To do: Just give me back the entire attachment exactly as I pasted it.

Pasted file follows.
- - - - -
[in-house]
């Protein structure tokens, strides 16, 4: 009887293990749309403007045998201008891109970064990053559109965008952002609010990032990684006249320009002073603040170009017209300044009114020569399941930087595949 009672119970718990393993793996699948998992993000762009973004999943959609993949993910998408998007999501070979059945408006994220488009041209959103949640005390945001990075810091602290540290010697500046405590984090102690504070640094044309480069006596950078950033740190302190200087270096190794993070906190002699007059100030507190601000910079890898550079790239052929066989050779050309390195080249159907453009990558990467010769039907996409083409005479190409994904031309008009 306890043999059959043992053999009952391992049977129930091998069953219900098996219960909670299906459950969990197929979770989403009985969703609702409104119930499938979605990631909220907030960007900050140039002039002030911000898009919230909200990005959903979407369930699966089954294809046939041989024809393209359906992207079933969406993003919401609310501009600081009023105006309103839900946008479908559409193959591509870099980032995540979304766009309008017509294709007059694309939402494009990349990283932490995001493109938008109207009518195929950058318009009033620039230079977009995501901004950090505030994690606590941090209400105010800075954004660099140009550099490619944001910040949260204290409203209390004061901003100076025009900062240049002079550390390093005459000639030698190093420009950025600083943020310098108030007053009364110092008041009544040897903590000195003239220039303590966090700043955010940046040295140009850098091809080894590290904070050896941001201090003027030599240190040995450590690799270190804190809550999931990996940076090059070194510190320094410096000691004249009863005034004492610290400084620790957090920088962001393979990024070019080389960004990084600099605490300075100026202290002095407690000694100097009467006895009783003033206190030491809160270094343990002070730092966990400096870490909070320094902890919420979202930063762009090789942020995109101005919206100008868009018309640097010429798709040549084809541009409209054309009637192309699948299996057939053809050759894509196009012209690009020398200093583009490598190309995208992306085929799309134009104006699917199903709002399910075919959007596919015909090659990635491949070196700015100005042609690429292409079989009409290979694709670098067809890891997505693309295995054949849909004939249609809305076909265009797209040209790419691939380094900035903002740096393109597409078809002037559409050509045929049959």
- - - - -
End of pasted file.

[in-house]
């Protein structure tokens, strides 16, 4: 009887293990749309403007045998201008891109970064990053559109965008952002609010990032990684006249320009002073603040170009017209300044009114020569399941930087595949 009672119970718990393993793996699948998992993000762009973004999943959609993949993910998408998007999501070979059945408006994220488009041209959103949640005390945001990075810091602290540290010697500046405590984090102690504070640094044309480069006596950078950033740190302190200087270096190794993070906190002699007059100030507190601000910079890898550079790239052929066989050779050309390195080249159907453009990558990467010769039907996409083409005479190409994904031309008009 306890043999059959043992053999009952391992049977129930091998069953219900098996219960909670299906459950969990197929979770989403009985969703609702409104119930499938979605990631909220907030960007900050140039002039002030911000898009919230909200990005959903979407369930699966089954294809046939041989024809393209359906992207079933969406993003919401609310501009600081009023105006309103839900946008479908559409193959591509870099980032995540979304766009309008017509294709007059694309939402494009990349990283932490995001493109938008109207009518195929950058318009009033620039230079977009995501901004950090505030994690606590941090209400105010800075954004660099140009550099490619944001910040949260204290409203209390004061901003100076025009900062240049002079550390390093005459000639030698190093420009950025600083943020310098108030007053009364110092008041009544040897903590000195003239220039303590966090700043955010940046040295140009850098091809080894590290904070050896941001201090003027030599240190040995450590690799270190804190809550999931990996940076090059070194510190320094410096000691004249009863005034004492610290400084620790957090920088962001393979990024070019080389960004990084600099605490300075100026202290002095407690000694100097009467006895009783003033206190030491809160270094343990002070730092966990400096870490909070320094902890919420979202930063762009090789942020995109101005919206100008868009018309640097010429798709040549084809541009409209054309009637192309699948299996057939053809050759894509196009012209690009020398200093583009490598190309995208992306085929799309134009104006699917199903709002399910075919959007596919015909090659990635491949070196700015100005042609690429292409079989009409290979694709670098067809890891997505693309295995054949849909004939249609809305076909265009797209040209790419691939380094900035903002740096393109597409078809002037559409050509045929049959």